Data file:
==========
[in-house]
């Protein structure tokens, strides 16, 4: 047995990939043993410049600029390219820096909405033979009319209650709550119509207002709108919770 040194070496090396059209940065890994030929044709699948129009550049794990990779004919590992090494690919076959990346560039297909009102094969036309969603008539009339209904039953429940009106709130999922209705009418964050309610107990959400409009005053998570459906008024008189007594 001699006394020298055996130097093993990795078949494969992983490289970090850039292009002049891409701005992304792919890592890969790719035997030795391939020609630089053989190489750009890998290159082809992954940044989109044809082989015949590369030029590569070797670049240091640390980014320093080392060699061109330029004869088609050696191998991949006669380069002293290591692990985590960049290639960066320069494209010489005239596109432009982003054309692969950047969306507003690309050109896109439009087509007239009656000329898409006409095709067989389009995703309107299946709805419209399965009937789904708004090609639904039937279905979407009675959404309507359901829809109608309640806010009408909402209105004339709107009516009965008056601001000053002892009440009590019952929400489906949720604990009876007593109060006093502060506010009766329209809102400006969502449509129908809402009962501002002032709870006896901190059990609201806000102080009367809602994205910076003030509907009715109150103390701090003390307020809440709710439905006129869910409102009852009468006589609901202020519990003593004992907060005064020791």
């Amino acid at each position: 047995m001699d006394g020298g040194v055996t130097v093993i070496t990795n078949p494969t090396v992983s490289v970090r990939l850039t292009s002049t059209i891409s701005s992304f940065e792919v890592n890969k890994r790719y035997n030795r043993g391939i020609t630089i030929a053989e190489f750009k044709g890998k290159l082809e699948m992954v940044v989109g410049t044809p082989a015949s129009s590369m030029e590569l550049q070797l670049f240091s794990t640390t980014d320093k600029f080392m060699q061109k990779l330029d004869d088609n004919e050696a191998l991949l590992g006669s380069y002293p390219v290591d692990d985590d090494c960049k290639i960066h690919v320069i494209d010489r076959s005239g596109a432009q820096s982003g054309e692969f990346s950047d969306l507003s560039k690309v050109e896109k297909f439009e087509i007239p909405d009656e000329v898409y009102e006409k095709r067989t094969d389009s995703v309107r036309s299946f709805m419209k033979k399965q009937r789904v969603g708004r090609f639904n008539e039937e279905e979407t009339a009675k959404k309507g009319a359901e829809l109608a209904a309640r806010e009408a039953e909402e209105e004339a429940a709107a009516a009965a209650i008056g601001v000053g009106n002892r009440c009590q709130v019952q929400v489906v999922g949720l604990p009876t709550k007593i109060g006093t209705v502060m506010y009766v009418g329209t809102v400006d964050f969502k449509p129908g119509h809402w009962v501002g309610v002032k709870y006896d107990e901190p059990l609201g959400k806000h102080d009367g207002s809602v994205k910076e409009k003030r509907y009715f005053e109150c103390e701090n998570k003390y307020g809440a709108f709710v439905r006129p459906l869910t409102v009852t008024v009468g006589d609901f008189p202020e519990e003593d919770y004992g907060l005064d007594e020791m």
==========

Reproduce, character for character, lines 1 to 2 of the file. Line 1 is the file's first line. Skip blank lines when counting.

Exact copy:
[in-house]
């Protein structure tokens, strides 16, 4: 047995990939043993410049600029390219820096909405033979009319209650709550119509207002709108919770 040194070496090396059209940065890994030929044709699948129009550049794990990779004919590992090494690919076959990346560039297909009102094969036309969603008539009339209904039953429940009106709130999922209705009418964050309610107990959400409009005053998570459906008024008189007594 001699006394020298055996130097093993990795078949494969992983490289970090850039292009002049891409701005992304792919890592890969790719035997030795391939020609630089053989190489750009890998290159082809992954940044989109044809082989015949590369030029590569070797670049240091640390980014320093080392060699061109330029004869088609050696191998991949006669380069002293290591692990985590960049290639960066320069494209010489005239596109432009982003054309692969950047969306507003690309050109896109439009087509007239009656000329898409006409095709067989389009995703309107299946709805419209399965009937789904708004090609639904039937279905979407009675959404309507359901829809109608309640806010009408909402209105004339709107009516009965008056601001000053002892009440009590019952929400489906949720604990009876007593109060006093502060506010009766329209809102400006969502449509129908809402009962501002002032709870006896901190059990609201806000102080009367809602994205910076003030509907009715109150103390701090003390307020809440709710439905006129869910409102009852009468006589609901202020519990003593004992907060005064020791």